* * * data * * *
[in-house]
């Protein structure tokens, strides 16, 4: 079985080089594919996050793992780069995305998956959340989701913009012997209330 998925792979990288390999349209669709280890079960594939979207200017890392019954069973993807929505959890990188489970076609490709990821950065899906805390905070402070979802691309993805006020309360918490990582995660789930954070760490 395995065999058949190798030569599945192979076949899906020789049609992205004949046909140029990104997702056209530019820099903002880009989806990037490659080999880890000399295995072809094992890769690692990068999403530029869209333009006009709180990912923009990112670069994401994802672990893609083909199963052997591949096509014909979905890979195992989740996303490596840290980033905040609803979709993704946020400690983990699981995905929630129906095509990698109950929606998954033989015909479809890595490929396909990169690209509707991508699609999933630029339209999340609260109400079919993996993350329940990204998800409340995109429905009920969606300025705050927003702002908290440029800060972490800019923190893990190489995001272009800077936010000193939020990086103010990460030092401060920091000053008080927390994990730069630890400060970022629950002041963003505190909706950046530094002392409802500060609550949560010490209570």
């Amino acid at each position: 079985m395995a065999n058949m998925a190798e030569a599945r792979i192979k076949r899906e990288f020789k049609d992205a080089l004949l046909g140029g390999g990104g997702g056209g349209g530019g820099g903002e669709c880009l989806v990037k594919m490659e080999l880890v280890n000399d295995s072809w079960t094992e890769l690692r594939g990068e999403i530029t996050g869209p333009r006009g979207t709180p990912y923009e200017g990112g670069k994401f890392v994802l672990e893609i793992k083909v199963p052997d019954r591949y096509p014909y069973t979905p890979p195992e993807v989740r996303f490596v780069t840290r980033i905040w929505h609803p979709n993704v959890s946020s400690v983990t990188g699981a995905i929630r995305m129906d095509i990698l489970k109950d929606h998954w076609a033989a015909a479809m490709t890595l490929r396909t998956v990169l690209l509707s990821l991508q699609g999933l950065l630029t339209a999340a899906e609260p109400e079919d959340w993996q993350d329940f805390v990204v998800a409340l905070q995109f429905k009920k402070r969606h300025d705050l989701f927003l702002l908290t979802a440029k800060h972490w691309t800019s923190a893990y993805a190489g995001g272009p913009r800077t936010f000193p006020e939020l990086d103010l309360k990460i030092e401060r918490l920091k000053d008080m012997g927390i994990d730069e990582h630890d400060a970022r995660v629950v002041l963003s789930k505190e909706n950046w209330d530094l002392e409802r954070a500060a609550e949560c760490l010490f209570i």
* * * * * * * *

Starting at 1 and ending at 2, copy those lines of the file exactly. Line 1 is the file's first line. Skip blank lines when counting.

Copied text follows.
[in-house]
């Protein structure tokens, strides 16, 4: 079985080089594919996050793992780069995305998956959340989701913009012997209330 998925792979990288390999349209669709280890079960594939979207200017890392019954069973993807929505959890990188489970076609490709990821950065899906805390905070402070979802691309993805006020309360918490990582995660789930954070760490 395995065999058949190798030569599945192979076949899906020789049609992205004949046909140029990104997702056209530019820099903002880009989806990037490659080999880890000399295995072809094992890769690692990068999403530029869209333009006009709180990912923009990112670069994401994802672990893609083909199963052997591949096509014909979905890979195992989740996303490596840290980033905040609803979709993704946020400690983990699981995905929630129906095509990698109950929606998954033989015909479809890595490929396909990169690209509707991508699609999933630029339209999340609260109400079919993996993350329940990204998800409340995109429905009920969606300025705050927003702002908290440029800060972490800019923190893990190489995001272009800077936010000193939020990086103010990460030092401060920091000053008080927390994990730069630890400060970022629950002041963003505190909706950046530094002392409802500060609550949560010490209570």